We speak of the volunteer, one whose unpaid work and tireless contributions to community causes, is so often the difference between the success and the failure of an outreach.
Look around and it won’t take long to find a volunteer. Their numbers are mighty and their impact is divine.
We don’t ask readers to take our word for it. Go to the site of any nonprofit organization. There, you’ll find the lifeblood of that civic group’s work.
Go to Habitat for Humanity of Cleveland. You’ll find hundreds of eager volunteers building new houses, counseling with prospective homeowners and lifting a hand in the repair of a home in disrepair.
Go to the American Red Cross. You’ll find dedicated volunteers traveling great distances to assist other communities in times of natural disaster; and, you’ll find the same community servants here at home rendering aid to victims of unexpected catastrophe.
Go to the Cleveland Bradley County Public Library. You’ll find smiling volunteers stocking shelves, cleaning and helping to keep alive one of the community’s best kept secrets.
Go to United Way of Bradley County. You’ll find volunteers spreading their wings to any number of member agencies, programs and special services in need of a few hours of free labor. You’ll also come across hundreds of community believers serving as unpaid campaign solicitors, fund distribution panelists and as organization leaders who serve as liaisons between community and the agency.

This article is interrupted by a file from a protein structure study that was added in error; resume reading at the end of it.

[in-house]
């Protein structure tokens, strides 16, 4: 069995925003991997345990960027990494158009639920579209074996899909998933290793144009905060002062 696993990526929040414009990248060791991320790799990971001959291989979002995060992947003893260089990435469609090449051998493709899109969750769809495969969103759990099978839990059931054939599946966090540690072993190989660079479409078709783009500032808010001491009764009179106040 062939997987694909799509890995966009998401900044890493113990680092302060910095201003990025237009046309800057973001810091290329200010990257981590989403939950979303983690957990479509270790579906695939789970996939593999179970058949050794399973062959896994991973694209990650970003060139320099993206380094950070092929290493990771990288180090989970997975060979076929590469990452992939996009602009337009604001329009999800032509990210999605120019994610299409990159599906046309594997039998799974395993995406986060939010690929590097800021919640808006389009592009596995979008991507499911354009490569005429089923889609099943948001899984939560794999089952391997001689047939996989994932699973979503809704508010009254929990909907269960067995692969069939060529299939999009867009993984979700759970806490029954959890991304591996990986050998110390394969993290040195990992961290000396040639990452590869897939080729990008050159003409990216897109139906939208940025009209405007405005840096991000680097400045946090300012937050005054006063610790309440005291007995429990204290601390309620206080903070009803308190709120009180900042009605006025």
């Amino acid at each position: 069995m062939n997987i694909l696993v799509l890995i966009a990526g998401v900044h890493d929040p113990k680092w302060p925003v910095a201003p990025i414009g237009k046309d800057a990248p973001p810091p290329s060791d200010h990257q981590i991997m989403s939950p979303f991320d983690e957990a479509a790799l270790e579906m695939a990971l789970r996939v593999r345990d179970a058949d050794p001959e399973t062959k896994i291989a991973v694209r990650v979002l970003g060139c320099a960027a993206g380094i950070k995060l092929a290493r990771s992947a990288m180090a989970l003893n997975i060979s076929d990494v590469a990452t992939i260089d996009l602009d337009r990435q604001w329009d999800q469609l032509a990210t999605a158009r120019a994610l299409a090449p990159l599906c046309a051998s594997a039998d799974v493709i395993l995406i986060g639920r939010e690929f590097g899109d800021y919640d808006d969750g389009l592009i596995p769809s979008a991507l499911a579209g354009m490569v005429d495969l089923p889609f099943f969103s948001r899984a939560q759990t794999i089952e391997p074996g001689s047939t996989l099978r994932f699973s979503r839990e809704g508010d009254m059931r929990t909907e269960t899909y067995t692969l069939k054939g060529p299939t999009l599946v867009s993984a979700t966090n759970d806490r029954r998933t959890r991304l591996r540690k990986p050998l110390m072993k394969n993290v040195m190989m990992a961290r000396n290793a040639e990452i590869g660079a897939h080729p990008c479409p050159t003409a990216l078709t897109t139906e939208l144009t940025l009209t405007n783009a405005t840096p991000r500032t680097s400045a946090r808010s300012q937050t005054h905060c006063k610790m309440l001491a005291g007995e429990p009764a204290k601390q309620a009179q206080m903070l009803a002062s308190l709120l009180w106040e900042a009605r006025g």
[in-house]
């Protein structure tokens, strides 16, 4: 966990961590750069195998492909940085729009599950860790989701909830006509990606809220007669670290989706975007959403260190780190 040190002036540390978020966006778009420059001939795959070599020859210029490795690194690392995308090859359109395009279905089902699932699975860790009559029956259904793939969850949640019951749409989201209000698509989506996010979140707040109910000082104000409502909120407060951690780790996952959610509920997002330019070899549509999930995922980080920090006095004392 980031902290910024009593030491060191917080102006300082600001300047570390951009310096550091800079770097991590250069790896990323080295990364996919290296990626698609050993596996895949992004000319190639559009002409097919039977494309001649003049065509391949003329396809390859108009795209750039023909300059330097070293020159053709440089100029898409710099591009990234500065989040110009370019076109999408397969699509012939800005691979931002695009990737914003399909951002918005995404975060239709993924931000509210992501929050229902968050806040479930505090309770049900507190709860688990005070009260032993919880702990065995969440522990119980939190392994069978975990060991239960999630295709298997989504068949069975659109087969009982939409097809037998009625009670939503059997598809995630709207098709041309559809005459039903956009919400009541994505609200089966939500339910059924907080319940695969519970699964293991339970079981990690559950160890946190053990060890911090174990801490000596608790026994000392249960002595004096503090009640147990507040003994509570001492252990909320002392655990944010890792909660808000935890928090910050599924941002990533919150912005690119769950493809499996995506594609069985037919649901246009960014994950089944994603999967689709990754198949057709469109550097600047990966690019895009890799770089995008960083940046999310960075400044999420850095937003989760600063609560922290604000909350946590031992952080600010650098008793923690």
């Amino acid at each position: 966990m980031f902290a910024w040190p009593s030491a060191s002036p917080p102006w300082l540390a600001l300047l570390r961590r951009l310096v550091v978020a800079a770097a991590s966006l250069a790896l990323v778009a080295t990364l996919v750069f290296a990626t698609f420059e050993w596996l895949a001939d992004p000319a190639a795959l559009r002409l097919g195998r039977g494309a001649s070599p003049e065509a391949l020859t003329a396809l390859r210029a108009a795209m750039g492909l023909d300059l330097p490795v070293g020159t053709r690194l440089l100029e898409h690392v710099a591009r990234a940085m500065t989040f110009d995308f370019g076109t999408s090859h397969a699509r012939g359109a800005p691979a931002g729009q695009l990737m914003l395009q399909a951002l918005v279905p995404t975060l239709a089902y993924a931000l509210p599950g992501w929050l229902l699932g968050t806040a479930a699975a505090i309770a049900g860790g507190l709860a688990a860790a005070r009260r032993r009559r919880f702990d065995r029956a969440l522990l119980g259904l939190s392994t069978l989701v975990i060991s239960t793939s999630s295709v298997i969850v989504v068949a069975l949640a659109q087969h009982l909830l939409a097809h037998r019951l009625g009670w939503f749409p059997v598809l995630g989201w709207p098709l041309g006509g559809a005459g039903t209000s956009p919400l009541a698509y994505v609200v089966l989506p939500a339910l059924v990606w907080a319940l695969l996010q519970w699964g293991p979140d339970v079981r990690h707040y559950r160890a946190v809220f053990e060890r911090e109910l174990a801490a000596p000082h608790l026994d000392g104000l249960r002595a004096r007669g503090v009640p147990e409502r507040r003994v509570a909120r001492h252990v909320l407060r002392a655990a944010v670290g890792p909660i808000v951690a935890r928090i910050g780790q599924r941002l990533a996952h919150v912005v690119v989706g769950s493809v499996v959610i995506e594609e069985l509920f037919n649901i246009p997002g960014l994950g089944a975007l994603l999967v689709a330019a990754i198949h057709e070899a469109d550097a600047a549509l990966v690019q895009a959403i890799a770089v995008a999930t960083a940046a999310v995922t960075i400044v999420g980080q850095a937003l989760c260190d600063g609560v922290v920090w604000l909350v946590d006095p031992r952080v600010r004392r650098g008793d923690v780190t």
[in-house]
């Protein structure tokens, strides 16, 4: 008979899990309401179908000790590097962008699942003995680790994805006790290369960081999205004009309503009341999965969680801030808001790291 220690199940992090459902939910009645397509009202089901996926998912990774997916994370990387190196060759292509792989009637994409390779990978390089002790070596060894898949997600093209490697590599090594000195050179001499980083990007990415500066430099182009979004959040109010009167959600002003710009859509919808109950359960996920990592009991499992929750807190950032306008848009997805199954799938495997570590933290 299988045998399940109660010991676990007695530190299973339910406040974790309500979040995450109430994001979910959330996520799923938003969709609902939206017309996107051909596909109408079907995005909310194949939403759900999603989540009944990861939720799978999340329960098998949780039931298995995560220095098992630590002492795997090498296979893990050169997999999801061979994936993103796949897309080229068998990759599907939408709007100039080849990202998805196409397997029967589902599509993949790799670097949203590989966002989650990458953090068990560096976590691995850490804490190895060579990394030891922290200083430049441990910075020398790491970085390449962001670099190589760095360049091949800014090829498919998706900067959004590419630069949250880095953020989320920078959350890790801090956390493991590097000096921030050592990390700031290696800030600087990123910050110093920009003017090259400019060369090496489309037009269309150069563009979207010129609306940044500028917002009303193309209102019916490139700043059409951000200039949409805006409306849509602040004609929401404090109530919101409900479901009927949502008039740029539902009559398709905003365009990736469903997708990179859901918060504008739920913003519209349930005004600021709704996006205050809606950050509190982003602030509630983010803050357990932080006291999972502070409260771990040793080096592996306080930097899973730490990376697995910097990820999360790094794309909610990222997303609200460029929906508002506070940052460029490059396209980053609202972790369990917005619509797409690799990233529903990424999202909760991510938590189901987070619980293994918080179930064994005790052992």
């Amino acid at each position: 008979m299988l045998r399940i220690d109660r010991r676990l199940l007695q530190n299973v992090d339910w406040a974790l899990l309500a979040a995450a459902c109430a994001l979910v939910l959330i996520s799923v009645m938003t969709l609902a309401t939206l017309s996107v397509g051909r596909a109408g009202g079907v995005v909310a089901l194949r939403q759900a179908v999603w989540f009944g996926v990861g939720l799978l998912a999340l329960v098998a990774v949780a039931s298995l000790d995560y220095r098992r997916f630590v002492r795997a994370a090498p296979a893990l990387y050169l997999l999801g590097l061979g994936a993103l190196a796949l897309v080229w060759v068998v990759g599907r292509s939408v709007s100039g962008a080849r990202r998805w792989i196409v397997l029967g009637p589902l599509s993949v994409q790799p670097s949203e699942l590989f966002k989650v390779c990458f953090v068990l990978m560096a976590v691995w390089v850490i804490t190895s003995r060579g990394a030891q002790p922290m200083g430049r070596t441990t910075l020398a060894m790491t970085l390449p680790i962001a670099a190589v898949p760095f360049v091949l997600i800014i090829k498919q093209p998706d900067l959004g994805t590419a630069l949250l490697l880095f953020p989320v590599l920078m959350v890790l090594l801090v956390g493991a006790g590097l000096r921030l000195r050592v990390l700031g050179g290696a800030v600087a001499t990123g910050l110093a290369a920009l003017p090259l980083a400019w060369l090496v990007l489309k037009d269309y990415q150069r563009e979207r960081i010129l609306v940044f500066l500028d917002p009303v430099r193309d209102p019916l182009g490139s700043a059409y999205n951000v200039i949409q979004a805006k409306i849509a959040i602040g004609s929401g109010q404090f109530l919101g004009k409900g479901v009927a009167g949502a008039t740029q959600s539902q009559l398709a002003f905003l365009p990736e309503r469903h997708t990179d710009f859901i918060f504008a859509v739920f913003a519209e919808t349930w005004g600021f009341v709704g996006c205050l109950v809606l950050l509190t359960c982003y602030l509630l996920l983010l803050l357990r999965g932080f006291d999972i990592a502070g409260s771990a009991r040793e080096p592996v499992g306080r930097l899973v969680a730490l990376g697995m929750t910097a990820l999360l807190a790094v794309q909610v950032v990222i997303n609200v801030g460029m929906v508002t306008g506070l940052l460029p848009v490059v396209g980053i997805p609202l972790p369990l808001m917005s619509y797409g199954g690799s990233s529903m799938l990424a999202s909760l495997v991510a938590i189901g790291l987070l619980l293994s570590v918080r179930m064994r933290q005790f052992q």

Go to any number of area nursing homes, retirement facilities and assisted living complexes. You’ll find volunteers serving in multiple capacities on behalf of elderly or debilitated residents whose health or physical circumstances pose day-to-day challenges in living and in life.
Go to Junior Achievement of the Ocoee Region. You’ll find swarms of company employees who are giving their time and talents to serve as classroom instructors in hopes of bringing relevant education to our young people whose curriculum does not include certain life skills.
Go to the Museum Center at Five Points. Another of Cleveland’s hidden treasures relies on the good spirits, and the willingness, of volunteers to carry out the countless chores that often go unnoticed to the casual observer.
Go to The Refuge, an East Cleveland center whose volunteers work to empower struggling families in the city’s older neighborhoods where per capita income is low but whose potential for new tomorrows is high.
Go to The Caring Place, a community food pantry whose impact on individuals and families most in need is growing daily through nutrition, counseling, utilities assistance and referrals.
The latter is why we speak of volunteerism today.
Last week, The Caring Place held its 2013 Volunteer Appreciation Day. Fittingly themed “Serving Humbly in Love,” the special occasion honored a full contingent of uncompensated workers. It also bestowed endearing awards upon a few of its finest.
Earning the nonprofit’s Perry Myers Humanitarian Award were Scott and Caroline Arnold. This presentation is made to a person or couple who has volunteered at least one year, displayed a Christ-like attitude and who has made a significant contribution to the civic cause.
Receiving the nonprofit’s Danny O’Neal Servant Award was Arlene Marr. This award is given to faithful volunteers whose work comes mostly behind the scenes.
All three are splendid examples of what service to others is all about. Each is the epitome of volunteerism.
We congratulate this trio, and we thank all volunteers of The Caring Place, for the selfless work they do.
Nonprofit work is difficult. But its dividend is priceless. Its measure is not in the number of zeroes on a pay stub, but in the glow it brings to every beating heart it touches.